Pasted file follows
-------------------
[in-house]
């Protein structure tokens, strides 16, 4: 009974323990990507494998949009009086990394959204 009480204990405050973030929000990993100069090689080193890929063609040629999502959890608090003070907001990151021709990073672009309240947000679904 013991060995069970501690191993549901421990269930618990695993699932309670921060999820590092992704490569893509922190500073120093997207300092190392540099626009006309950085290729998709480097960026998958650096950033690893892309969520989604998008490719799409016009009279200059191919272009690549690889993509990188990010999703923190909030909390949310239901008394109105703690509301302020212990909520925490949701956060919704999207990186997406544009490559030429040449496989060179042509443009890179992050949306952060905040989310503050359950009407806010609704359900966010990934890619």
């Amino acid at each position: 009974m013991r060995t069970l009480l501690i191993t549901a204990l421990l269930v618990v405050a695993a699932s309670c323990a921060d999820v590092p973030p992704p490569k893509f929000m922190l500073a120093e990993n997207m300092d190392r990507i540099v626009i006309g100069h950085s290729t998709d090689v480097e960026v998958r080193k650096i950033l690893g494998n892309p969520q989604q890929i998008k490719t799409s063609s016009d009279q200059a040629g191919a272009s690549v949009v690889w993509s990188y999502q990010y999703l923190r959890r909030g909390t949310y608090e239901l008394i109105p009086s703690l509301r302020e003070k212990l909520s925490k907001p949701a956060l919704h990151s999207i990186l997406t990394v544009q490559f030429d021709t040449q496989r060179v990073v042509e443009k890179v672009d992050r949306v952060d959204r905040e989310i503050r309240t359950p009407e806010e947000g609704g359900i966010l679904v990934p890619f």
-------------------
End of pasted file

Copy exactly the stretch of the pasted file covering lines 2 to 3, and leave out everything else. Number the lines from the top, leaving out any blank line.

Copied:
């Protein structure tokens, strides 16, 4: 009974323990990507494998949009009086990394959204 009480204990405050973030929000990993100069090689080193890929063609040629999502959890608090003070907001990151021709990073672009309240947000679904 013991060995069970501690191993549901421990269930618990695993699932309670921060999820590092992704490569893509922190500073120093997207300092190392540099626009006309950085290729998709480097960026998958650096950033690893892309969520989604998008490719799409016009009279200059191919272009690549690889993509990188990010999703923190909030909390949310239901008394109105703690509301302020212990909520925490949701956060919704999207990186997406544009490559030429040449496989060179042509443009890179992050949306952060905040989310503050359950009407806010609704359900966010990934890619």
């Amino acid at each position: 009974m013991r060995t069970l009480l501690i191993t549901a204990l421990l269930v618990v405050a695993a699932s309670c323990a921060d999820v590092p973030p992704p490569k893509f929000m922190l500073a120093e990993n997207m300092d190392r990507i540099v626009i006309g100069h950085s290729t998709d090689v480097e960026v998958r080193k650096i950033l690893g494998n892309p969520q989604q890929i998008k490719t799409s063609s016009d009279q200059a040629g191919a272009s690549v949009v690889w993509s990188y999502q990010y999703l923190r959890r909030g909390t949310y608090e239901l008394i109105p009086s703690l509301r302020e003070k212990l909520s925490k907001p949701a956060l919704h990151s999207i990186l997406t990394v544009q490559f030429d021709t040449q496989r060179v990073v042509e443009k890179v672009d992050r949306v952060d959204r905040e989310i503050r309240t359950p009407e806010e947000g609704g359900i966010l679904v990934p890619f």